By the late 1980s, Richard Fink had supplanted Cato’s Ed Crane as Charles Koch’s main political lieutenant. Unlike Crane, who was interested in libertarian ideas but regarded it as “creepy when you have to deal with politicians,” Fink was fascinated by the nuts and bolts of power. After studying the Kochs’ political problems for six months, he drew up a practical blueprint, ostensibly inspired by Hayek’s model of production, that impressed Charles by going beyond where his own 1976 paper on the subject had left off. Called “The Structure of Social Change,” it approached the manufacture of political change like any other product. As Fink later described it in a talk, it laid out a three-phase takeover of American politics. The first phase required an “investment” in intellectuals whose ideas would serve as the “raw products.” The second required an investment in think tanks that would turn the ideas into marketable policies. And the third phase required the subsidization of “citizens” groups that would, along with “special interests,” pressure elected officials to implement the policies. It was in essence a libertarian production line, waiting only to be bought, assembled, and switched on.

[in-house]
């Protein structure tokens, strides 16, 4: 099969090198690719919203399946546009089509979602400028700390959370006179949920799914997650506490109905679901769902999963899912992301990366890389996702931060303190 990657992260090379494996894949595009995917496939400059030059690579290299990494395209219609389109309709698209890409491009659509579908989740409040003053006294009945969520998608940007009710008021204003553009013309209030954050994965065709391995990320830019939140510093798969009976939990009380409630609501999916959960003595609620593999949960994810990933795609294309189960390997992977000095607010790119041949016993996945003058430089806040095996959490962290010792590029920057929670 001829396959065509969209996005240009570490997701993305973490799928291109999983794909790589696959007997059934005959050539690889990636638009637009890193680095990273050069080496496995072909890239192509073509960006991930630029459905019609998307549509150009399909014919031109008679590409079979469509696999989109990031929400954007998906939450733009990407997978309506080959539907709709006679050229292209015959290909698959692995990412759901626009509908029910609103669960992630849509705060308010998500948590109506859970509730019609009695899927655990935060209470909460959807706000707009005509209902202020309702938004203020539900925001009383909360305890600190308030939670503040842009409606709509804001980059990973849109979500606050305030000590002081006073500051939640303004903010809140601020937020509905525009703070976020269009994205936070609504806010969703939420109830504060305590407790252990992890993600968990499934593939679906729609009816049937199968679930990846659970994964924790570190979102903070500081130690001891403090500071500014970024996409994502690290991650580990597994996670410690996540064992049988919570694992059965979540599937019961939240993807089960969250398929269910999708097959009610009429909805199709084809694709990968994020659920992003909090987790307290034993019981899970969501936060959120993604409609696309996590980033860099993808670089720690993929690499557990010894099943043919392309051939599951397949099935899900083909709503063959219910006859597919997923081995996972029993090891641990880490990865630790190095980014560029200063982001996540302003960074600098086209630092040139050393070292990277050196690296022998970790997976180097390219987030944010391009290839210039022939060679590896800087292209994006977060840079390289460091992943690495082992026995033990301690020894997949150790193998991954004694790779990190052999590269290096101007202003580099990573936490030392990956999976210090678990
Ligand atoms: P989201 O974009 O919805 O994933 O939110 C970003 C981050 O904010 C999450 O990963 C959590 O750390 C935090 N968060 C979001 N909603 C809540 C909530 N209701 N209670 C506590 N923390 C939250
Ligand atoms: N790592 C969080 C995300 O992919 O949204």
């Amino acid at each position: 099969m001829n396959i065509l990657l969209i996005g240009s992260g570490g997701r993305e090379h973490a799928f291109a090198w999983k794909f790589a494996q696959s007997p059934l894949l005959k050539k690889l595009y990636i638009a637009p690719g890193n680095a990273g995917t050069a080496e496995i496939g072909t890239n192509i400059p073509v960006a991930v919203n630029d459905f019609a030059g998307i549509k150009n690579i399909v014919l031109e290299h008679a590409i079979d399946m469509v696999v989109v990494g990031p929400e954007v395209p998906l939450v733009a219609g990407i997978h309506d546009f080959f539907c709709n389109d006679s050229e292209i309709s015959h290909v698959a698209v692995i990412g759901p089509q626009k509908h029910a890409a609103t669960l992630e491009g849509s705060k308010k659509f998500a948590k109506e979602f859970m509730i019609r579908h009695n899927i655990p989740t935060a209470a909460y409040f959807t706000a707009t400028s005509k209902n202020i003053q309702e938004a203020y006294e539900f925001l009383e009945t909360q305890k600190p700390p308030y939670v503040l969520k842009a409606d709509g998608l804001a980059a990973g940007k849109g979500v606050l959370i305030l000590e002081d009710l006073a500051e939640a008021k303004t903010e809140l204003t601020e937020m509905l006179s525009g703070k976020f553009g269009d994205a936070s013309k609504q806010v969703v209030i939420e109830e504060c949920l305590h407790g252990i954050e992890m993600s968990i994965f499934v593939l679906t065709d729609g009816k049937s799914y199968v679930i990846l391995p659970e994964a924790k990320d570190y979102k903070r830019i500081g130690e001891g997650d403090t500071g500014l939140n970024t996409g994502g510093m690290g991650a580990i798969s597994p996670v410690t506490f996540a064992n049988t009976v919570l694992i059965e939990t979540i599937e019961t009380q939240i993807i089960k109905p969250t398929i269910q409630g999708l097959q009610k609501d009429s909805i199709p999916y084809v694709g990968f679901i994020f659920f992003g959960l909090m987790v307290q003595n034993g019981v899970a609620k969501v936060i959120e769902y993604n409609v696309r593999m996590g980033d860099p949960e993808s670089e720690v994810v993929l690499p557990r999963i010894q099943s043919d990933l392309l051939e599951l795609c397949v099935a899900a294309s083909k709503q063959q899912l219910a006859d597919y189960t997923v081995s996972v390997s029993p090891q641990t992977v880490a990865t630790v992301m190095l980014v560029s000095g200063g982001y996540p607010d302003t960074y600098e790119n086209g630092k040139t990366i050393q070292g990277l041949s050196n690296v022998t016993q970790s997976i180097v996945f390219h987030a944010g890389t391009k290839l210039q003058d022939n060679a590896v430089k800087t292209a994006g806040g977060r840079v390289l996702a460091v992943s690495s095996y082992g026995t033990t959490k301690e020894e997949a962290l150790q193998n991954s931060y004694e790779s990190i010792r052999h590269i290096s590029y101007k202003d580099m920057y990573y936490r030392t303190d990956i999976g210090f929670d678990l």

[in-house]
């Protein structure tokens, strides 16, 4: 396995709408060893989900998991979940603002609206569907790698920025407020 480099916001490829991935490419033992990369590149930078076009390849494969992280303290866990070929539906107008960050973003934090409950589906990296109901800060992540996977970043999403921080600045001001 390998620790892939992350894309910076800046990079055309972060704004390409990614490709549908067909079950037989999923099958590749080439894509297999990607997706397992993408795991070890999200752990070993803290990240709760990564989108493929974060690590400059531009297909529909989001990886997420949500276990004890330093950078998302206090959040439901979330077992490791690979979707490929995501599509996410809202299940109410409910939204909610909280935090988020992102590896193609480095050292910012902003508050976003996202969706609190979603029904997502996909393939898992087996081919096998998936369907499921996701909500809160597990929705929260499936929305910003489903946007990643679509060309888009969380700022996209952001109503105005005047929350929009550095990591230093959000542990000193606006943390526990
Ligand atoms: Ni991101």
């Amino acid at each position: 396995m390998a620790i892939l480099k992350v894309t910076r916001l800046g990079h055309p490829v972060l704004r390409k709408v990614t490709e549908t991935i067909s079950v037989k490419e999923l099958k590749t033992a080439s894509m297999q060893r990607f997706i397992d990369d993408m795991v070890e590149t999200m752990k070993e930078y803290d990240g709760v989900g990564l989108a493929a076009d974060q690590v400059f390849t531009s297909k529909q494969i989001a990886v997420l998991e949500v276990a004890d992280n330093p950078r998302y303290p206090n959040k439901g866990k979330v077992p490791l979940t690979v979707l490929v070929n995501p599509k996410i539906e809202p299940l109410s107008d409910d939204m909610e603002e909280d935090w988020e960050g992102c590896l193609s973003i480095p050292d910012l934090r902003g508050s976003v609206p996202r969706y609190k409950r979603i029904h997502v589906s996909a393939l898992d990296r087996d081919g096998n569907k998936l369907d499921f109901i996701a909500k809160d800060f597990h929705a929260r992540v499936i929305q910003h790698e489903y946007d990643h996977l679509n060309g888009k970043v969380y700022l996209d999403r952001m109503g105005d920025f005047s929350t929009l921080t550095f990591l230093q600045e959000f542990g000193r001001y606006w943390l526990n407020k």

Fink’s plan was tailor-made for Charles Koch, who deeply admired Hayek and approached both business and politics with the systematic mind-set of an engineer. While some might find it disturbing to regard the democratic process as a factory, Charles soon adopted the strategy as his own. As he told Brian Doherty, the libertarian writer, “To bring about social change requires a strategy that is vertically and horizontally integrated.” It must span, he said, from “idea creation to policy development to education to grassroots organizations to lobbying to political action.”
- Jane Mayer, Dark Money: The Hidden History of the Billionaires Behind the Rise of the Radical Right